The Supreme Court of Canada rules in favour of lenders in Callidus

Date Closed

November 08, 2018

Lead Office

Québec City

On November 8, 2018 the Supreme Court of Canada (SCC) in a unanimous decision ruled in favour of lenders on the issue of secured creditors' personal liability for deemed trust claims under section 222(3) of the Excise Tax Act (ETA). The SCC confirmed that the bankruptcy of a tax debtor, although subsequent to the repayment of the secured creditor's debt, renders the rights of the Crown under its deemed trust ineffective as against the secured creditor. 

Callidus Capital Corporation was a secured creditor of Cheese Factory Road Holdings Inc. pursuant to credit facilities being the object of a "forbearance agreement". Cheese Factory collected certain rents, including sales taxes, and remitted same to Callidus in reimbursement of its debt. After Cheese Factory went bankrupt, the Crown brought an action against Callidus seeking recovery of the amounts received by Callidus from the deemed trust prior to the bankruptcy relying on s. 222 (3) of the ETA, which provides that the proceeds of the tax debtors’ property shall be paid to the Crown as a priority over any security interests.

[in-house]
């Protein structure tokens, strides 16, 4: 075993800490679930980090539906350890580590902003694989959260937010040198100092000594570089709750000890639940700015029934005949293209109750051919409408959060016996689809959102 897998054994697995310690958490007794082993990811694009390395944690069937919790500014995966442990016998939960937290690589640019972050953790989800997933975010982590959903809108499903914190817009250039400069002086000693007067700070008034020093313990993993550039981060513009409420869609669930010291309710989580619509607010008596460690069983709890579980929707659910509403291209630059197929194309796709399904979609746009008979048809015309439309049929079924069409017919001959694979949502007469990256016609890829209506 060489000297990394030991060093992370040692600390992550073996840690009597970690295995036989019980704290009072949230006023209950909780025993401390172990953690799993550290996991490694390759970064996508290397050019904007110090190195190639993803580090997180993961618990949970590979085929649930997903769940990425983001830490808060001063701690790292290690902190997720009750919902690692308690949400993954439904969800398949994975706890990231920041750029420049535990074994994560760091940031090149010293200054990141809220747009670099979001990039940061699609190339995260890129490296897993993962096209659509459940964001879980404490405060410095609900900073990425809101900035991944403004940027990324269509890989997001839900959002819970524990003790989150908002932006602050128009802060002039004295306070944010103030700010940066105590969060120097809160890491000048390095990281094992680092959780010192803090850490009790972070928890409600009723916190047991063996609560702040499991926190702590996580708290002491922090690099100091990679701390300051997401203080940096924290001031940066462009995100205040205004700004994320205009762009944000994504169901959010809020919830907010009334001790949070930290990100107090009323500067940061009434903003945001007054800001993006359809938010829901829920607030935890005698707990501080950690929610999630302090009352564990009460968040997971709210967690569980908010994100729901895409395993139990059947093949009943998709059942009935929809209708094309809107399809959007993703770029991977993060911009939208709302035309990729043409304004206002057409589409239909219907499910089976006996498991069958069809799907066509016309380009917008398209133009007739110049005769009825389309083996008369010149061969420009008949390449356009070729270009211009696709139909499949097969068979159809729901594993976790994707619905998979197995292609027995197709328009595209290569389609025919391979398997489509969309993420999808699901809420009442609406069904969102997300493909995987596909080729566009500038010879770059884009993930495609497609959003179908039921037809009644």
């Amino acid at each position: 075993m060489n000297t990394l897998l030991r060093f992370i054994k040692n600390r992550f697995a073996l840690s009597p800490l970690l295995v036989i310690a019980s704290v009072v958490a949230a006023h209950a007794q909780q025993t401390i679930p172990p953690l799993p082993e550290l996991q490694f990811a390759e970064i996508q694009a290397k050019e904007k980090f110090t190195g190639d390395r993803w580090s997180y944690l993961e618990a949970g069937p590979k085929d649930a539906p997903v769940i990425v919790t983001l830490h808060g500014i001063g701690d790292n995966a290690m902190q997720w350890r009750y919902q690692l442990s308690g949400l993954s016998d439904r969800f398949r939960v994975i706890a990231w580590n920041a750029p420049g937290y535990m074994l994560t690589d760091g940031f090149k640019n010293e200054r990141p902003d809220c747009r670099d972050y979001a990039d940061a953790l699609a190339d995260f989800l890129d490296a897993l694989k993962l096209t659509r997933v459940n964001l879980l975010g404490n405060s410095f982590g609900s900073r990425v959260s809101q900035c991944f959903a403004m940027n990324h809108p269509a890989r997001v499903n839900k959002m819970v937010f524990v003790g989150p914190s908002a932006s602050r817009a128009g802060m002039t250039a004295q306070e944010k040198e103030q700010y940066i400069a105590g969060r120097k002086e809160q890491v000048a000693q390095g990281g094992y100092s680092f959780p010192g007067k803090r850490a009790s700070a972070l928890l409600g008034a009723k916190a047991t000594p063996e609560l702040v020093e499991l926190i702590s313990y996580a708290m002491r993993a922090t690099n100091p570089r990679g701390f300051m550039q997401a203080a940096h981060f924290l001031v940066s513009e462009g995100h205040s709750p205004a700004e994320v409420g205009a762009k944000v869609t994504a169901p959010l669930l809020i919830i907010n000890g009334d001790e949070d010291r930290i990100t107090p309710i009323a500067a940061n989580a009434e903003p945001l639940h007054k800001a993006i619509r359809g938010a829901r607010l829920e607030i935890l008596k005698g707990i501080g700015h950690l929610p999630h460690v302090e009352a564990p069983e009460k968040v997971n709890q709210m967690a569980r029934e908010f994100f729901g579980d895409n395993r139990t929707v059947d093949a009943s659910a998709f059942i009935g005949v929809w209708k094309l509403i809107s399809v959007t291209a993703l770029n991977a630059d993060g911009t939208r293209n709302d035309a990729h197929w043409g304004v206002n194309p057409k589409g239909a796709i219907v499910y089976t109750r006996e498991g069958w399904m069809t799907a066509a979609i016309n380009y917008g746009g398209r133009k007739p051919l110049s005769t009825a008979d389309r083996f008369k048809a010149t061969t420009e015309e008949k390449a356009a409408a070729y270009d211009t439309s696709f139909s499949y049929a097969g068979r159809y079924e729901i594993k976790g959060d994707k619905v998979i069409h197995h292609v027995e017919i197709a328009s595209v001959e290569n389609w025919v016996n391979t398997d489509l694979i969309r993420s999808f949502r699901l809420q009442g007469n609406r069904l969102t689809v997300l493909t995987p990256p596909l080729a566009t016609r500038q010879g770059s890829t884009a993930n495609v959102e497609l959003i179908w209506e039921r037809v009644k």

The Federal Court of Appeal reversed the lower court’s decision, holding in favour of the Crown. McCarthy Tétrault LLP acted for the intervener Canadian Bankers Association before the SCC. The SCC reversed the Federal Court of Appeal decision endorsing the dissenting judgment in the same, confirming that the ETA deemed trust does not extend to pre-filing bankruptcy payments made by a borrower to a lender in circumstances where the borrower is subsequently rendered bankrupt. 

This decision is particularly important to the Canadian banking industry as it relates to direct liability of banks for their clients’ sales tax debt. It stands for the proposition that secured creditors are not personally liable to pay their borrowers’ sales tax debts following the bankruptcy of the latter. The SCC expressly stated that it was not commenting, one way or another, on the scope of the deemed trust or any liability of a secured creditor who received a voluntary repayment in the absence of a bankruptcy. 

McCarthy Tétrault LLP acted for the intervener Canadian Bankers Association with a team led by Philippe Bélanger that included Jocelyn Perreault and Pascale Klees-Themens.

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